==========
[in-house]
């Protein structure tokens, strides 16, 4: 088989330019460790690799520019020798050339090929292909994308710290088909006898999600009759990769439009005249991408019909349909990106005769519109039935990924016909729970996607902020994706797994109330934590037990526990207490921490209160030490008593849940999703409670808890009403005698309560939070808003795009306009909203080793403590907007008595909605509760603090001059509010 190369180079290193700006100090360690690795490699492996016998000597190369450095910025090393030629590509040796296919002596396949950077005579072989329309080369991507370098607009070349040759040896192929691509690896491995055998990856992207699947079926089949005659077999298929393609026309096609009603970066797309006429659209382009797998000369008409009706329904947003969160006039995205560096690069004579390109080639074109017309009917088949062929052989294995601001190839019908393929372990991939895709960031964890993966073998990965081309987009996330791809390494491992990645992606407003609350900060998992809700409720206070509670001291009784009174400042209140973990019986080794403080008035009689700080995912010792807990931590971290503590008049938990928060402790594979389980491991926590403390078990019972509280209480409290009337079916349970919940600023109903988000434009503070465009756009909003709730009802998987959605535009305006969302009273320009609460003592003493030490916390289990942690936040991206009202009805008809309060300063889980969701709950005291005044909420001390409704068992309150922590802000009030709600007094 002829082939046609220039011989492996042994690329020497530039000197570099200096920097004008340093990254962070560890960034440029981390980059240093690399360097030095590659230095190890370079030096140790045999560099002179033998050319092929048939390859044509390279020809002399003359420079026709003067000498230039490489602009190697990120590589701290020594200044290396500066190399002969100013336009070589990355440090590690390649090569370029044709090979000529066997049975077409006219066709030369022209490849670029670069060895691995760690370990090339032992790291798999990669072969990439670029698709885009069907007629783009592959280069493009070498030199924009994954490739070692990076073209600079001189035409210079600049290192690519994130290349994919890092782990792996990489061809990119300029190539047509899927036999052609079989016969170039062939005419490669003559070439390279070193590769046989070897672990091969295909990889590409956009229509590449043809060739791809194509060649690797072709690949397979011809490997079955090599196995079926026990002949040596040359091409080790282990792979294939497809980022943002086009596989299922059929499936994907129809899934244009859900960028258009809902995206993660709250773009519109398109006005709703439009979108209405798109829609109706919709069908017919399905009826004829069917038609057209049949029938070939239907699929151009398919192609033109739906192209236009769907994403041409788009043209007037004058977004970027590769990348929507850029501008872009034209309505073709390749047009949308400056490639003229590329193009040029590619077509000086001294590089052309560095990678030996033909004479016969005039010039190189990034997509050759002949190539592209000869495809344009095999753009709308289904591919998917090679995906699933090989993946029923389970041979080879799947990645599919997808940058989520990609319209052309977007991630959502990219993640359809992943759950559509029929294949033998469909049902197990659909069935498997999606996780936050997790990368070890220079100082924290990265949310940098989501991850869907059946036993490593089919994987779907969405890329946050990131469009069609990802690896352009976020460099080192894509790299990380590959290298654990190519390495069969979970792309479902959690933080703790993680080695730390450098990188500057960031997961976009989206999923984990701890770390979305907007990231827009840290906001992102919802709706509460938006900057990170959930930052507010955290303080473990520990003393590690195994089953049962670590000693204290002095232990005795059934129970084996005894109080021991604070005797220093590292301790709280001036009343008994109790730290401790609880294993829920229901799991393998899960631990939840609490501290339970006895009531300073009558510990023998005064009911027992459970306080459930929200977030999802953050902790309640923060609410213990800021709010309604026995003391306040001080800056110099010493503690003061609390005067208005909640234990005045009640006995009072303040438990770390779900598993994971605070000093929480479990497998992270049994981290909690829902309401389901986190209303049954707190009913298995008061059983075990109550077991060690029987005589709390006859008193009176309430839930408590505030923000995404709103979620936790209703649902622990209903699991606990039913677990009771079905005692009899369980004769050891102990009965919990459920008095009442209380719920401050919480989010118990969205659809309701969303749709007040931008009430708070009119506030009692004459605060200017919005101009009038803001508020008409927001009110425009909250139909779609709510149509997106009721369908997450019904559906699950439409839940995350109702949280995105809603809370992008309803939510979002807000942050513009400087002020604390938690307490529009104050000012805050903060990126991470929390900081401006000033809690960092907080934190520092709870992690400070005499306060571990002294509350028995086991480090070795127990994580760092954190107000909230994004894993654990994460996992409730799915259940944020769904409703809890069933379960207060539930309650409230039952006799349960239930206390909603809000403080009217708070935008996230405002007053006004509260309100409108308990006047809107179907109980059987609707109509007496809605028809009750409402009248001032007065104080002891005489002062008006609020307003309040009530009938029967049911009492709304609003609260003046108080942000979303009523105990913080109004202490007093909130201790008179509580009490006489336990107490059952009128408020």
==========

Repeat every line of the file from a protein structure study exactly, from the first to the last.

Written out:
[in-house]
């Protein structure tokens, strides 16, 4: 088989330019460790690799520019020798050339090929292909994308710290088909006898999600009759990769439009005249991408019909349909990106005769519109039935990924016909729970996607902020994706797994109330934590037990526990207490921490209160030490008593849940999703409670808890009403005698309560939070808003795009306009909203080793403590907007008595909605509760603090001059509010 190369180079290193700006100090360690690795490699492996016998000597190369450095910025090393030629590509040796296919002596396949950077005579072989329309080369991507370098607009070349040759040896192929691509690896491995055998990856992207699947079926089949005659077999298929393609026309096609009603970066797309006429659209382009797998000369008409009706329904947003969160006039995205560096690069004579390109080639074109017309009917088949062929052989294995601001190839019908393929372990991939895709960031964890993966073998990965081309987009996330791809390494491992990645992606407003609350900060998992809700409720206070509670001291009784009174400042209140973990019986080794403080008035009689700080995912010792807990931590971290503590008049938990928060402790594979389980491991926590403390078990019972509280209480409290009337079916349970919940600023109903988000434009503070465009756009909003709730009802998987959605535009305006969302009273320009609460003592003493030490916390289990942690936040991206009202009805008809309060300063889980969701709950005291005044909420001390409704068992309150922590802000009030709600007094 002829082939046609220039011989492996042994690329020497530039000197570099200096920097004008340093990254962070560890960034440029981390980059240093690399360097030095590659230095190890370079030096140790045999560099002179033998050319092929048939390859044509390279020809002399003359420079026709003067000498230039490489602009190697990120590589701290020594200044290396500066190399002969100013336009070589990355440090590690390649090569370029044709090979000529066997049975077409006219066709030369022209490849670029670069060895691995760690370990090339032992790291798999990669072969990439670029698709885009069907007629783009592959280069493009070498030199924009994954490739070692990076073209600079001189035409210079600049290192690519994130290349994919890092782990792996990489061809990119300029190539047509899927036999052609079989016969170039062939005419490669003559070439390279070193590769046989070897672990091969295909990889590409956009229509590449043809060739791809194509060649690797072709690949397979011809490997079955090599196995079926026990002949040596040359091409080790282990792979294939497809980022943002086009596989299922059929499936994907129809899934244009859900960028258009809902995206993660709250773009519109398109006005709703439009979108209405798109829609109706919709069908017919399905009826004829069917038609057209049949029938070939239907699929151009398919192609033109739906192209236009769907994403041409788009043209007037004058977004970027590769990348929507850029501008872009034209309505073709390749047009949308400056490639003229590329193009040029590619077509000086001294590089052309560095990678030996033909004479016969005039010039190189990034997509050759002949190539592209000869495809344009095999753009709308289904591919998917090679995906699933090989993946029923389970041979080879799947990645599919997808940058989520990609319209052309977007991630959502990219993640359809992943759950559509029929294949033998469909049902197990659909069935498997999606996780936050997790990368070890220079100082924290990265949310940098989501991850869907059946036993490593089919994987779907969405890329946050990131469009069609990802690896352009976020460099080192894509790299990380590959290298654990190519390495069969979970792309479902959690933080703790993680080695730390450098990188500057960031997961976009989206999923984990701890770390979305907007990231827009840290906001992102919802709706509460938006900057990170959930930052507010955290303080473990520990003393590690195994089953049962670590000693204290002095232990005795059934129970084996005894109080021991604070005797220093590292301790709280001036009343008994109790730290401790609880294993829920229901799991393998899960631990939840609490501290339970006895009531300073009558510990023998005064009911027992459970306080459930929200977030999802953050902790309640923060609410213990800021709010309604026995003391306040001080800056110099010493503690003061609390005067208005909640234990005045009640006995009072303040438990770390779900598993994971605070000093929480479990497998992270049994981290909690829902309401389901986190209303049954707190009913298995008061059983075990109550077991060690029987005589709390006859008193009176309430839930408590505030923000995404709103979620936790209703649902622990209903699991606990039913677990009771079905005692009899369980004769050891102990009965919990459920008095009442209380719920401050919480989010118990969205659809309701969303749709007040931008009430708070009119506030009692004459605060200017919005101009009038803001508020008409927001009110425009909250139909779609709510149509997106009721369908997450019904559906699950439409839940995350109702949280995105809603809370992008309803939510979002807000942050513009400087002020604390938690307490529009104050000012805050903060990126991470929390900081401006000033809690960092907080934190520092709870992690400070005499306060571990002294509350028995086991480090070795127990994580760092954190107000909230994004894993654990994460996992409730799915259940944020769904409703809890069933379960207060539930309650409230039952006799349960239930206390909603809000403080009217708070935008996230405002007053006004509260309100409108308990006047809107179907109980059987609707109509007496809605028809009750409402009248001032007065104080002891005489002062008006609020307003309040009530009938029967049911009492709304609003609260003046108080942000979303009523105990913080109004202490007093909130201790008179509580009490006489336990107490059952009128408020």